Costs and how to cut them are always forefront in supply chain management. Indeed, survival in today’s current business climate requires “the need to be ruthlessly efficient,” says one supply chain executive quoted in a recent white paper from the ‘Beyond the Horizon’ research project, conducted by Michigan State University’s Patricia Daugherty and David Closs in partnership with the APICS Supply Chain Council.
To be sure, companies are using a wide variety of cost-cutting measures in their supply and distribution networks, but one major factor is the strategic placement of large, highly efficient DCs. Leon’s Furniture, for example, just opened a state-of-the-art 430,000 square foot DC in Delta, BC that it says will “generate meaningful cost savings and efficiencies over the next several years” as its online and bricks-and-mortar businesses continue to grow. The company names good land prices, as well as the growing port traffic and their building contractor’s reliability as the main factors in deciding on Delta.
Besides a strategic facilities plan (including the consideration of leasing a building versus ownership), Jesse Micak, principal at LIDD supply chain consultants of Montreal and Toronto, lists labour, transportation costs and IT systems—as well as investments in the necessary human to keep them effective—as increasing areas of cost concern in supply chain roadmaps.
“Industrial rents for warehousing space are also expected to see healthy increases on both sides of the border,” states a recent report by location consulting firm The Boyd Company of Princeton, New Jersey, “in the range of 6.2 to 8.5 percent nationally and well over 10 percent in hot Northeast and Eastern Canadian warehousing markets like Toronto, the Boston area and New York and New Jersey.”
Principal of the firm, John Boyd, adds that the fact that the Canadian dollar has remained in the 70 to 80 cent range against the US dollar for much of the past year has built up demand for DC space related to more affordable Canadian manufactured products.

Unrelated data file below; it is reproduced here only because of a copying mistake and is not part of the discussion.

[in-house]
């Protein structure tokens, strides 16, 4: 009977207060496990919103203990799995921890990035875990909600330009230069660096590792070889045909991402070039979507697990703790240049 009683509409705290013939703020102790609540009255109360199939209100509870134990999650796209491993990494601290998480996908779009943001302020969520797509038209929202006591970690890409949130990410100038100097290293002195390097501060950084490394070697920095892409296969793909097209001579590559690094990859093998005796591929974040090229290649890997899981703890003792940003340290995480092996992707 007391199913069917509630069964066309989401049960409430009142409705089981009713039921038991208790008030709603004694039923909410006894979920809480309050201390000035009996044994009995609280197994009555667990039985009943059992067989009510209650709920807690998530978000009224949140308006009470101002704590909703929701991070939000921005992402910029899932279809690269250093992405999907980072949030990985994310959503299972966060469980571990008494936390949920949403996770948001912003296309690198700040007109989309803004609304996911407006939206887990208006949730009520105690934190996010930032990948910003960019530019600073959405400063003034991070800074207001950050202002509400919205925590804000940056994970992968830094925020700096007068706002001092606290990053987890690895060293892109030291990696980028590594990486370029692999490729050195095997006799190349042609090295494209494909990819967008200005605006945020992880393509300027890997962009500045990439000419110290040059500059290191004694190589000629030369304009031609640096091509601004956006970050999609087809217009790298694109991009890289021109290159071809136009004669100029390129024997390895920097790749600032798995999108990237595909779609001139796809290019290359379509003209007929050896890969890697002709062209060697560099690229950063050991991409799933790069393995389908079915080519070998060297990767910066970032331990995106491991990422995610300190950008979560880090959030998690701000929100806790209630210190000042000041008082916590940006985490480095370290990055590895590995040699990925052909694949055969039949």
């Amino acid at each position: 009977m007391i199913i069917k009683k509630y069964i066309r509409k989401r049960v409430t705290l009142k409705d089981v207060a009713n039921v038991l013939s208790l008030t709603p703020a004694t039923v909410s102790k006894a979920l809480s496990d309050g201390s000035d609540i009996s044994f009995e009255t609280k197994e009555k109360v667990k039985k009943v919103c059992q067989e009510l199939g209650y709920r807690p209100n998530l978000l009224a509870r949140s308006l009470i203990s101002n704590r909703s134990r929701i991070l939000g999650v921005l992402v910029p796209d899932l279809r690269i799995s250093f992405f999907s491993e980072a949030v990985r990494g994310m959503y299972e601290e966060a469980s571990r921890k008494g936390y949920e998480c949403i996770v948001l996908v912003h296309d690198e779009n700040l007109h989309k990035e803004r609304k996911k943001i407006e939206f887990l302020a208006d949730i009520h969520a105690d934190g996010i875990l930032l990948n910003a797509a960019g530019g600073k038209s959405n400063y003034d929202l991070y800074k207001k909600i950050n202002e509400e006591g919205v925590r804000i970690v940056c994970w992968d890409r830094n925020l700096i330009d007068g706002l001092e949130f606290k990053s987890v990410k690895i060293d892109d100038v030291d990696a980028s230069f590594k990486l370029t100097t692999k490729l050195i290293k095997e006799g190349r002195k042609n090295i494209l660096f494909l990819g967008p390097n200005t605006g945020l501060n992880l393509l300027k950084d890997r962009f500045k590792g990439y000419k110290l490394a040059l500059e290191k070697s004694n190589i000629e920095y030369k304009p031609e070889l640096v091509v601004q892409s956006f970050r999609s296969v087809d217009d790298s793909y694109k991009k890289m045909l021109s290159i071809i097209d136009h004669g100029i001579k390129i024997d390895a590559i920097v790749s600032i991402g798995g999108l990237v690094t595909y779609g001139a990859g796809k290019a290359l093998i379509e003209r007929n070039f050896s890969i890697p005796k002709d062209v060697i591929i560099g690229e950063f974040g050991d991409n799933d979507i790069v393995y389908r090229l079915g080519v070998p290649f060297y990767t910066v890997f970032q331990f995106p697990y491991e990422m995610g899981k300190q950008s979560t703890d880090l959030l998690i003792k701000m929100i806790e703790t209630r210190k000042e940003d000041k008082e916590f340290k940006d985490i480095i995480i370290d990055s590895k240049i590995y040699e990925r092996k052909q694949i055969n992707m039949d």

“Warehousing lease rates, especially for modern big box facilities, are on the upswing in all major Canadian logistics hubs from current averages of $8.10 to $11.00 in the Vancouver market; $6.80 to $7.10 in the Calgary market; $7.60 to $8.20 in the Edmonton market; $6.55 to $7.20 in metro Toronto and $4.65 to $7.95 in Montreal,” he explains. “Flat shipping rates are helping to moderate overall DC costs, but they contrast sharply with hefty increases in other DC operating costs related to Canadian real estate, construction and labour, up 6.2, 5.9 and 2.7 percent respectively, from 2016 levels.”
Boyd says his clients are increasingly outsourcing staffing and HR functions to specialized third-party agencies specializing in the logistics sector in order to keep inflationary labour cost pressures in check, especially for recruiting, training and discretionary benefits. Other operating costs such as taxes and utilities are also critical, given continued price pressures from off-shore competitors. “Improving the bottom line on the cost side of the ledger is the only choice for many DC operators,” Boyd notes.
However, Canada is well positioned in North America for DC cost effectiveness in Boyd’s view, due to the exchange rate, low land costs, absence of development fees in many markets and lower benefit costs (owing to Canada’s health-care system). “Accounting firm KPMG ranks Canada first among the G7 nations in terms of tax policies because of its low corporate taxation rates,” he adds. “These advantages tend to offset administration issues at the border.”
Circling back to technology, Boyd identifies “considerable” future savings in the use of semi-autonomous trucks, where trailing trucks are electronically tethered to a lead human-operated truck, a process known as platooning. Ford Motor Co. is establishing a major autonomous R&D centre in Ottawa and General Motors of Canada will be opening a similar research facility in Markham, Ontario.